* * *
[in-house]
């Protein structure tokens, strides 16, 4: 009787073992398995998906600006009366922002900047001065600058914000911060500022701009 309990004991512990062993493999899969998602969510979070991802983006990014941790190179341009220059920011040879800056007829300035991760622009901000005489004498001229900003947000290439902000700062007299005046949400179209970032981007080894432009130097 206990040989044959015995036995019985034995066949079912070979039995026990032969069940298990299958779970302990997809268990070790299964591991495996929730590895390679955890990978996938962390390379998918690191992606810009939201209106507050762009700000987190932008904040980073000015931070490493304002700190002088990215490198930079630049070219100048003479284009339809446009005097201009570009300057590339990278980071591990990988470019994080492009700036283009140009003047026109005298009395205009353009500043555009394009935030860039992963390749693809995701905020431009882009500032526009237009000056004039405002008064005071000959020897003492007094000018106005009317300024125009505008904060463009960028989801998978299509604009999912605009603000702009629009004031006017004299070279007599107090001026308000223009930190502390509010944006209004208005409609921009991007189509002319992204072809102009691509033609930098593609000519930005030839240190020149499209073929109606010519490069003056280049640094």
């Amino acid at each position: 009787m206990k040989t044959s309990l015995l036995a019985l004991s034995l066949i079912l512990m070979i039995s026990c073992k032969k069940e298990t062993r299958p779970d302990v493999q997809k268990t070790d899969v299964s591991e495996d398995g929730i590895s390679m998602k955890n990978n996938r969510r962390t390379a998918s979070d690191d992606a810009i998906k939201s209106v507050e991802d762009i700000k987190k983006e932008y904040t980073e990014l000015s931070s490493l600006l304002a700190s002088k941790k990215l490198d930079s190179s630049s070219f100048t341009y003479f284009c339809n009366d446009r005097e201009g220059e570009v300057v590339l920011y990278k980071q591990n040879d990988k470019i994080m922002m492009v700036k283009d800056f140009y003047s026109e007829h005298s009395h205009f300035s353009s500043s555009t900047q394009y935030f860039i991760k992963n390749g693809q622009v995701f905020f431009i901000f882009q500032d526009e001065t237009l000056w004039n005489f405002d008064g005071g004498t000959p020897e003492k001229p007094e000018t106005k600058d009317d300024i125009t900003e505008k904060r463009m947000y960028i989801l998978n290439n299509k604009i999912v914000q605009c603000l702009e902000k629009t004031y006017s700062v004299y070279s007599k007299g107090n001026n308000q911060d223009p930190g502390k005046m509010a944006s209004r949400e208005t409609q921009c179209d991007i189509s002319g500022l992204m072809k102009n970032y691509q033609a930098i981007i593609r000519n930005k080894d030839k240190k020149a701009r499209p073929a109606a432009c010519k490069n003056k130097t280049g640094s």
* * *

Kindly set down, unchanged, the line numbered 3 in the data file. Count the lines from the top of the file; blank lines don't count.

């Amino acid at each position: 009787m206990k040989t044959s309990l015995l036995a019985l004991s034995l066949i079912l512990m070979i039995s026990c073992k032969k069940e298990t062993r299958p779970d302990v493999q997809k268990t070790d899969v299964s591991e495996d398995g929730i590895s390679m998602k955890n990978n996938r969510r962390t390379a998918s979070d690191d992606a810009i998906k939201s209106v507050e991802d762009i700000k987190k983006e932008y904040t980073e990014l000015s931070s490493l600006l304002a700190s002088k941790k990215l490198d930079s190179s630049s070219f100048t341009y003479f284009c339809n009366d446009r005097e201009g220059e570009v300057v590339l920011y990278k980071q591990n040879d990988k470019i994080m922002m492009v700036k283009d800056f140009y003047s026109e007829h005298s009395h205009f300035s353009s500043s555009t900047q394009y935030f860039i991760k992963n390749g693809q622009v995701f905020f431009i901000f882009q500032d526009e001065t237009l000056w004039n005489f405002d008064g005071g004498t000959p020897e003492k001229p007094e000018t106005k600058d009317d300024i125009t900003e505008k904060r463009m947000y960028i989801l998978n290439n299509k604009i999912v914000q605009c603000l702009e902000k629009t004031y006017s700062v004299y070279s007599k007299g107090n001026n308000q911060d223009p930190g502390k005046m509010a944006s209004r949400e208005t409609q921009c179209d991007i189509s002319g500022l992204m072809k102009n970032y691509q033609a930098i981007i593609r000519n930005k080894d030839k240190k020149a701009r499209p073929a109606a432009c010519k490069n003056k130097t280049g640094s």